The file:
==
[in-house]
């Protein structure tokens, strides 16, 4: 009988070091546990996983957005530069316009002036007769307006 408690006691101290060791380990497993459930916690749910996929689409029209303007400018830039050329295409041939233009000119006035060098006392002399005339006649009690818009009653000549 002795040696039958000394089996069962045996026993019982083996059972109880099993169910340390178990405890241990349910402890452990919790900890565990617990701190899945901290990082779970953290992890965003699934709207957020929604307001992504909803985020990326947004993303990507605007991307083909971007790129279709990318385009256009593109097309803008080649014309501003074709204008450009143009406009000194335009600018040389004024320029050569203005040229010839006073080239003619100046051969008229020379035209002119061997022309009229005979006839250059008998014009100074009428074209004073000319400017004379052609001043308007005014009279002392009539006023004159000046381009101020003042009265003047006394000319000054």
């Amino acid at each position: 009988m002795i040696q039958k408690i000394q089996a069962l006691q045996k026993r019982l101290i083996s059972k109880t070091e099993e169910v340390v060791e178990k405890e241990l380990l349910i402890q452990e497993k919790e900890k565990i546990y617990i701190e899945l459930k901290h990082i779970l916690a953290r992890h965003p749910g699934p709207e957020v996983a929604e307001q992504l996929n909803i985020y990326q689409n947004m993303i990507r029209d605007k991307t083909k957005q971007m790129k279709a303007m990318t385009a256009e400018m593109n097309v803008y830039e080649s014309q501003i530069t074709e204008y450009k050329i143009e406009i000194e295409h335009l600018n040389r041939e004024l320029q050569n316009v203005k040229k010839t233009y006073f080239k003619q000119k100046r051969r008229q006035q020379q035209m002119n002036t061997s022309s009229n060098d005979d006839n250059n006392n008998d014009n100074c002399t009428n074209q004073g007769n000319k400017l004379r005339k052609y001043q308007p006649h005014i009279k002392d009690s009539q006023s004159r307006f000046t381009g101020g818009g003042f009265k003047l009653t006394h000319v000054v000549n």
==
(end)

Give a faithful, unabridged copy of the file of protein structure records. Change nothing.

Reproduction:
[in-house]
């Protein structure tokens, strides 16, 4: 009988070091546990996983957005530069316009002036007769307006 408690006691101290060791380990497993459930916690749910996929689409029209303007400018830039050329295409041939233009000119006035060098006392002399005339006649009690818009009653000549 002795040696039958000394089996069962045996026993019982083996059972109880099993169910340390178990405890241990349910402890452990919790900890565990617990701190899945901290990082779970953290992890965003699934709207957020929604307001992504909803985020990326947004993303990507605007991307083909971007790129279709990318385009256009593109097309803008080649014309501003074709204008450009143009406009000194335009600018040389004024320029050569203005040229010839006073080239003619100046051969008229020379035209002119061997022309009229005979006839250059008998014009100074009428074209004073000319400017004379052609001043308007005014009279002392009539006023004159000046381009101020003042009265003047006394000319000054």
């Amino acid at each position: 009988m002795i040696q039958k408690i000394q089996a069962l006691q045996k026993r019982l101290i083996s059972k109880t070091e099993e169910v340390v060791e178990k405890e241990l380990l349910i402890q452990e497993k919790e900890k565990i546990y617990i701190e899945l459930k901290h990082i779970l916690a953290r992890h965003p749910g699934p709207e957020v996983a929604e307001q992504l996929n909803i985020y990326q689409n947004m993303i990507r029209d605007k991307t083909k957005q971007m790129k279709a303007m990318t385009a256009e400018m593109n097309v803008y830039e080649s014309q501003i530069t074709e204008y450009k050329i143009e406009i000194e295409h335009l600018n040389r041939e004024l320029q050569n316009v203005k040229k010839t233009y006073f080239k003619q000119k100046r051969r008229q006035q020379q035209m002119n002036t061997s022309s009229n060098d005979d006839n250059n006392n008998d014009n100074c002399t009428n074209q004073g007769n000319k400017l004379r005339k052609y001043q308007p006649h005014i009279k002392d009690s009539q006023s004159r307006f000046t381009g101020g818009g003042f009265k003047l009653t006394h000319v000054v000549n």